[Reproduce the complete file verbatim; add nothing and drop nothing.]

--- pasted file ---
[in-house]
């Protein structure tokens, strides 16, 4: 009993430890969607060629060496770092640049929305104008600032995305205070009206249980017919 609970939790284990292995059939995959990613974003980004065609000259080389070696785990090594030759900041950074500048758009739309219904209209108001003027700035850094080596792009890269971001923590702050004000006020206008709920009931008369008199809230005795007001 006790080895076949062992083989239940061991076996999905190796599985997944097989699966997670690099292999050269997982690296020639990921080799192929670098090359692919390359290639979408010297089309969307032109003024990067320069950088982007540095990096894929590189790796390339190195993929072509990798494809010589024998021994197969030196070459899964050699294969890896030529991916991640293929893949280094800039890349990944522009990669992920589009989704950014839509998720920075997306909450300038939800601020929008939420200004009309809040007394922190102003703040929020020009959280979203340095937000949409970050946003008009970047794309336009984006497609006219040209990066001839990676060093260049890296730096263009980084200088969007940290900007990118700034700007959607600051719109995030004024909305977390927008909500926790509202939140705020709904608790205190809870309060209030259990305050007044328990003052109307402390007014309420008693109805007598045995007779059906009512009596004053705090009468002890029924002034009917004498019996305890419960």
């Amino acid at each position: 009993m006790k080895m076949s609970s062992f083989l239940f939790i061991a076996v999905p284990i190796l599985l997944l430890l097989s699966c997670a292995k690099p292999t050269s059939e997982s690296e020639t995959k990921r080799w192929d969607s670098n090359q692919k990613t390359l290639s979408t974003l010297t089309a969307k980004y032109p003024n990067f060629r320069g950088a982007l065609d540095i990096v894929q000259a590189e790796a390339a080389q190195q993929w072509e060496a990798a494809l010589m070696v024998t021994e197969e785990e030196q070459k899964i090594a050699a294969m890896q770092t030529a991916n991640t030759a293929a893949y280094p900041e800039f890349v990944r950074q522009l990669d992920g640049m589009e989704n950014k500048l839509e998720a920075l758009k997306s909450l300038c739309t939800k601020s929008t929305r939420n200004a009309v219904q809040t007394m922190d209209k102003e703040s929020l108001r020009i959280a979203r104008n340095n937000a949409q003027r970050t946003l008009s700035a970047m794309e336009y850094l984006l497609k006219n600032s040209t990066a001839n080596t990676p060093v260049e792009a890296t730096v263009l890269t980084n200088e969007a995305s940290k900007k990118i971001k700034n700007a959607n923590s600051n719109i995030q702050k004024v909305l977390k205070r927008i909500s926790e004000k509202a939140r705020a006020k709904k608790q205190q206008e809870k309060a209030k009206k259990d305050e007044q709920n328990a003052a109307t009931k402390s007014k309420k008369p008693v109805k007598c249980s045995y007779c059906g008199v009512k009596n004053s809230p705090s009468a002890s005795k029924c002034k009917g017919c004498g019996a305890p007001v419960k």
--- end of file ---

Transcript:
[in-house]
């Protein structure tokens, strides 16, 4: 009993430890969607060629060496770092640049929305104008600032995305205070009206249980017919 609970939790284990292995059939995959990613974003980004065609000259080389070696785990090594030759900041950074500048758009739309219904209209108001003027700035850094080596792009890269971001923590702050004000006020206008709920009931008369008199809230005795007001 006790080895076949062992083989239940061991076996999905190796599985997944097989699966997670690099292999050269997982690296020639990921080799192929670098090359692919390359290639979408010297089309969307032109003024990067320069950088982007540095990096894929590189790796390339190195993929072509990798494809010589024998021994197969030196070459899964050699294969890896030529991916991640293929893949280094800039890349990944522009990669992920589009989704950014839509998720920075997306909450300038939800601020929008939420200004009309809040007394922190102003703040929020020009959280979203340095937000949409970050946003008009970047794309336009984006497609006219040209990066001839990676060093260049890296730096263009980084200088969007940290900007990118700034700007959607600051719109995030004024909305977390927008909500926790509202939140705020709904608790205190809870309060209030259990305050007044328990003052109307402390007014309420008693109805007598045995007779059906009512009596004053705090009468002890029924002034009917004498019996305890419960």
């Amino acid at each position: 009993m006790k080895m076949s609970s062992f083989l239940f939790i061991a076996v999905p284990i190796l599985l997944l430890l097989s699966c997670a292995k690099p292999t050269s059939e997982s690296e020639t995959k990921r080799w192929d969607s670098n090359q692919k990613t390359l290639s979408t974003l010297t089309a969307k980004y032109p003024n990067f060629r320069g950088a982007l065609d540095i990096v894929q000259a590189e790796a390339a080389q190195q993929w072509e060496a990798a494809l010589m070696v024998t021994e197969e785990e030196q070459k899964i090594a050699a294969m890896q770092t030529a991916n991640t030759a293929a893949y280094p900041e800039f890349v990944r950074q522009l990669d992920g640049m589009e989704n950014k500048l839509e998720a920075l758009k997306s909450l300038c739309t939800k601020s929008t929305r939420n200004a009309v219904q809040t007394m922190d209209k102003e703040s929020l108001r020009i959280a979203r104008n340095n937000a949409q003027r970050t946003l008009s700035a970047m794309e336009y850094l984006l497609k006219n600032s040209t990066a001839n080596t990676p060093v260049e792009a890296t730096v263009l890269t980084n200088e969007a995305s940290k900007k990118i971001k700034n700007a959607n923590s600051n719109i995030q702050k004024v909305l977390k205070r927008i909500s926790e004000k509202a939140r705020a006020k709904k608790q205190q206008e809870k309060a209030k009206k259990d305050e007044q709920n328990a003052a109307t009931k402390s007014k309420k008369p008693v109805k007598c249980s045995y007779c059906g008199v009512k009596n004053s809230p705090s009468a002890s005795k029924c002034k009917g017919c004498g019996a305890p007001v419960k």